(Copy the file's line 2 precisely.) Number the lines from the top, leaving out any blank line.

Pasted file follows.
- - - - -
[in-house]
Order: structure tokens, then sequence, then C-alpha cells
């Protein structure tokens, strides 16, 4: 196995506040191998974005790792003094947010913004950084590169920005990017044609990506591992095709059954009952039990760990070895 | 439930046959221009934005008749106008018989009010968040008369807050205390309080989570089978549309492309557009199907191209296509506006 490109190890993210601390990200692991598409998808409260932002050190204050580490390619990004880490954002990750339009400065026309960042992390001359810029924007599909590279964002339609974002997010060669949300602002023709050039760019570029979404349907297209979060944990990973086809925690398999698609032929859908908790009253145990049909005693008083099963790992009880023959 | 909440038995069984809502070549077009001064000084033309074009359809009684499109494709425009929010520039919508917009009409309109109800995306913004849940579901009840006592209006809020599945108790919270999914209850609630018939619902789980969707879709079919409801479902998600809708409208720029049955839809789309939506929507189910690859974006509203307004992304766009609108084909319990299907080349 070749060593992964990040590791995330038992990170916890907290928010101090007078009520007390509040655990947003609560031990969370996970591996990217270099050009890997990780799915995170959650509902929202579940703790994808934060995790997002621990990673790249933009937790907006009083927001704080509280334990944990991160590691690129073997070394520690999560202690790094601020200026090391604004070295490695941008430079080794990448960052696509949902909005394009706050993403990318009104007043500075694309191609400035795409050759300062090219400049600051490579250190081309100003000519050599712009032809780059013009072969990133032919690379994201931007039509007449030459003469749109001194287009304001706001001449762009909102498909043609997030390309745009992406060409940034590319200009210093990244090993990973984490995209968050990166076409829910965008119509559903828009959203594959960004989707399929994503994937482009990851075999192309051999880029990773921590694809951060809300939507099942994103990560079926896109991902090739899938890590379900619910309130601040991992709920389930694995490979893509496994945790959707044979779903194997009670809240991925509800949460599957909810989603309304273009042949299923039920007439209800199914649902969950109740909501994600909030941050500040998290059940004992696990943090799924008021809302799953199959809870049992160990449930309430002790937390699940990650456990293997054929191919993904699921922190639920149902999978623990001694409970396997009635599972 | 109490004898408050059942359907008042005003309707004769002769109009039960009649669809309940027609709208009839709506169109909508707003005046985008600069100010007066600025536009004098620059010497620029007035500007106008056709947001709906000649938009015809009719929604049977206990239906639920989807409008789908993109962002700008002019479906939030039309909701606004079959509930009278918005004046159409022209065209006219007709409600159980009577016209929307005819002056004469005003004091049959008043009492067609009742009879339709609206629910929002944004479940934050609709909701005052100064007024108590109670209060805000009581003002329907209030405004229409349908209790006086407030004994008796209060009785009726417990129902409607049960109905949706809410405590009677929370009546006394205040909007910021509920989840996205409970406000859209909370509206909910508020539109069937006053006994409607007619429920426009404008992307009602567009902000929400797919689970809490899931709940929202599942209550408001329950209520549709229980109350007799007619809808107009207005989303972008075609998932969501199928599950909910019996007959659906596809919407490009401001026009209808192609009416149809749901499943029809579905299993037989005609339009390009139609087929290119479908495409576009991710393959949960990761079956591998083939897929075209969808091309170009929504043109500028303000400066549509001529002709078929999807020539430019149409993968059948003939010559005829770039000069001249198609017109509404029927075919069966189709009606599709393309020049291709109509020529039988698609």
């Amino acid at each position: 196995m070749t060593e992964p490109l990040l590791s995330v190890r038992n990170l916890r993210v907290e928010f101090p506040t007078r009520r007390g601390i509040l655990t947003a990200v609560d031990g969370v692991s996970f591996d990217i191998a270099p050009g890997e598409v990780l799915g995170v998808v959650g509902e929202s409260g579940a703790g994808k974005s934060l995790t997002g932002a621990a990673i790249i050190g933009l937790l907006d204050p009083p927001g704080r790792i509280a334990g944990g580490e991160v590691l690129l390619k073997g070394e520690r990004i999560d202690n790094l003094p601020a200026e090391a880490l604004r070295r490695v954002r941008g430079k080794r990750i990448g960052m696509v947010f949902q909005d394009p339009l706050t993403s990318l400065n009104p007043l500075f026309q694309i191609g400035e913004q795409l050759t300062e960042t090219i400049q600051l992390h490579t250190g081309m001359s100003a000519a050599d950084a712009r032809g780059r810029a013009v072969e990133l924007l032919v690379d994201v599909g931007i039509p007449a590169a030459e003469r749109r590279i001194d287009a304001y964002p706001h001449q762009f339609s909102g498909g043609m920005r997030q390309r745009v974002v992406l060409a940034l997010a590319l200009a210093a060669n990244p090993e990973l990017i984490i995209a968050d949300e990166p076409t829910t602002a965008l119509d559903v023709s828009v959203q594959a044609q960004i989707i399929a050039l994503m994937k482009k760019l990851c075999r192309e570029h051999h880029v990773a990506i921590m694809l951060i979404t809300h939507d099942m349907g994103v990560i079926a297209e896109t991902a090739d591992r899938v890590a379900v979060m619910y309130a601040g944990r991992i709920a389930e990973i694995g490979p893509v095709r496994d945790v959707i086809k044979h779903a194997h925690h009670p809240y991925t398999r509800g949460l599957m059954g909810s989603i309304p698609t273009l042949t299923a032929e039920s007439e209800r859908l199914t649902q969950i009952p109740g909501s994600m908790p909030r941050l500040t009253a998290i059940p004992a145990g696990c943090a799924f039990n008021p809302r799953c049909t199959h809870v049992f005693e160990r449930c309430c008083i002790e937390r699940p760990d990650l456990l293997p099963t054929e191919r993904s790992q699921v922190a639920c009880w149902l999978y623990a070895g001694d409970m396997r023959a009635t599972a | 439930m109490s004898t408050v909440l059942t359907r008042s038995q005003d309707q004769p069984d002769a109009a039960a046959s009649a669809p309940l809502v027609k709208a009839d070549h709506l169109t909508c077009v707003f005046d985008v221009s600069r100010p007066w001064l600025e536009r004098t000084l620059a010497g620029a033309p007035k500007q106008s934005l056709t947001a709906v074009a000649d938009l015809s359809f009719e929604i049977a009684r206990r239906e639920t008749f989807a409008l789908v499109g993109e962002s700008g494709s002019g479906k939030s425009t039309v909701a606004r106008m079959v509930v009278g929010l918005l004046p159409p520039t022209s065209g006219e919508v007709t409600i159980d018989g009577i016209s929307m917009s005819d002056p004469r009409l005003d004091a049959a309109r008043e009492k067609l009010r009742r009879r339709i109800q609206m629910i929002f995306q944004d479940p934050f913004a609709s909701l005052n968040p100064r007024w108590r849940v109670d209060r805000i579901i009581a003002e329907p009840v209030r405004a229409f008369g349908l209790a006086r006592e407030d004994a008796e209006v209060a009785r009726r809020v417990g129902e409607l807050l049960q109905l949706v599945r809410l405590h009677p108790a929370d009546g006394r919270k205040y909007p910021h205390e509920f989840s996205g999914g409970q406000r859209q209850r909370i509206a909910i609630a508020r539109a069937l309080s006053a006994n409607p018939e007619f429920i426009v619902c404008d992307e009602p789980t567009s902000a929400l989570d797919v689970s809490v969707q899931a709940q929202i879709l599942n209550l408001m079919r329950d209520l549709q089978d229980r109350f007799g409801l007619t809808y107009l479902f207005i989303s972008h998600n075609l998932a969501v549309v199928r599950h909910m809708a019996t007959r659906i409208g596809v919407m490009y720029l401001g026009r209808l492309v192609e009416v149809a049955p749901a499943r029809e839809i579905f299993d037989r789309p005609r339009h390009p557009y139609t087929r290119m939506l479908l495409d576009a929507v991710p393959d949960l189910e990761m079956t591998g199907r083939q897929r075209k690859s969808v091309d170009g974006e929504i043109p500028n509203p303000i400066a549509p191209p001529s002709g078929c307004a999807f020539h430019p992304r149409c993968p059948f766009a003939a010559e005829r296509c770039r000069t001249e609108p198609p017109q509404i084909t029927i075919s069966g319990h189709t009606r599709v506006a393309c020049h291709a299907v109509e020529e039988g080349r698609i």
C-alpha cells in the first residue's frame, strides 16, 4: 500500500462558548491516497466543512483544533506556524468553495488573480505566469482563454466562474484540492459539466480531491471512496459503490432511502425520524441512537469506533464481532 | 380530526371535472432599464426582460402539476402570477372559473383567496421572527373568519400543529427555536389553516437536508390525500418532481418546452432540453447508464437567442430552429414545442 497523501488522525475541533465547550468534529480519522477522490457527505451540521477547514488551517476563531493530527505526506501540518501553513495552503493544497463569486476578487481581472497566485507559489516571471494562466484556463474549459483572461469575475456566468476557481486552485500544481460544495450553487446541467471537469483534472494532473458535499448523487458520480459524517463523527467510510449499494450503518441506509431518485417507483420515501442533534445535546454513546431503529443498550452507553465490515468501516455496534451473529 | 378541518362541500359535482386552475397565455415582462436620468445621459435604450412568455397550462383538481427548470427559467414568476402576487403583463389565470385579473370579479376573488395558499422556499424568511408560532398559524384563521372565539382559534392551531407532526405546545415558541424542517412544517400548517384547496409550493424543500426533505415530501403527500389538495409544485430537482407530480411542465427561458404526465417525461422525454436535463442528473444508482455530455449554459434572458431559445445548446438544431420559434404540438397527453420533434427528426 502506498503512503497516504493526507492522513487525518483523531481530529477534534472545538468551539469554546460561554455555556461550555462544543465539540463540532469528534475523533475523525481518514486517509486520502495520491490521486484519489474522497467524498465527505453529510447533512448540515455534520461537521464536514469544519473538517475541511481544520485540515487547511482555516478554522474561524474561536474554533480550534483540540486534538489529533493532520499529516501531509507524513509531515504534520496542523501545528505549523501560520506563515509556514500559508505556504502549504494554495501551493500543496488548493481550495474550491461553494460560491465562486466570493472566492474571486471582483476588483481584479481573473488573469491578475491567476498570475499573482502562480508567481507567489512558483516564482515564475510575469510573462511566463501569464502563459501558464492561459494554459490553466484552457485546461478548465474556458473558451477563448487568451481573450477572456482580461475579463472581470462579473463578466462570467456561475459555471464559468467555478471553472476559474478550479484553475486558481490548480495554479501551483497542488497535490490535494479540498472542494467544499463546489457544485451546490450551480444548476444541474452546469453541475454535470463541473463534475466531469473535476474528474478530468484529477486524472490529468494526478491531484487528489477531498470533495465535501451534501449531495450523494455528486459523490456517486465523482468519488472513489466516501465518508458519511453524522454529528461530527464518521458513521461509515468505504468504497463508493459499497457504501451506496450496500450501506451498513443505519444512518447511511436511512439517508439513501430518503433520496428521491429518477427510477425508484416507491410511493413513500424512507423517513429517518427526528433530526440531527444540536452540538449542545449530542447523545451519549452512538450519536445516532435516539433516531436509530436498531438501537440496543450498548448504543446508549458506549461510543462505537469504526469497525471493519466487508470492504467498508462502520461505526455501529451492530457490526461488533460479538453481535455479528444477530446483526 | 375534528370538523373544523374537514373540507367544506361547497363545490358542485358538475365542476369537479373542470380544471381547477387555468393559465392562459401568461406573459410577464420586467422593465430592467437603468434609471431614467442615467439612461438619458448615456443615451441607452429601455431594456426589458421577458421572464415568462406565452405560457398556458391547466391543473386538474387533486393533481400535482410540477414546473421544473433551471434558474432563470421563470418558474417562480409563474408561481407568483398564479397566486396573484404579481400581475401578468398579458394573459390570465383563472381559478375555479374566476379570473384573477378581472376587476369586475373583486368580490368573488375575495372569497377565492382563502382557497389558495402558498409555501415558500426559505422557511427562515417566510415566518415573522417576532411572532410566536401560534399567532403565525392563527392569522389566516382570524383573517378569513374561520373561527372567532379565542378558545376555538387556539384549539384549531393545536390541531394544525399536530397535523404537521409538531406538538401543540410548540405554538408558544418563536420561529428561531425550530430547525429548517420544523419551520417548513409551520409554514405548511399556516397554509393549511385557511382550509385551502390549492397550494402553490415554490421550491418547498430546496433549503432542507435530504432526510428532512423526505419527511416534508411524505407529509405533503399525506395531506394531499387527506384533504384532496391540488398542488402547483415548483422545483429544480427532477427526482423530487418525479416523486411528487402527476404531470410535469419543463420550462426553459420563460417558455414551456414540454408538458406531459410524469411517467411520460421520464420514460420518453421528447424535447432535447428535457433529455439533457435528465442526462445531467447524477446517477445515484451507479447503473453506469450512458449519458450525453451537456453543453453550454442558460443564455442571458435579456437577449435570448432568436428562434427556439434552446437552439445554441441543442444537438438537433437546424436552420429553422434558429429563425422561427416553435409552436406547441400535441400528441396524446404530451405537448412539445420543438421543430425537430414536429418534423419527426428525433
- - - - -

Order: structure tokens, then sequence, then C-alpha cells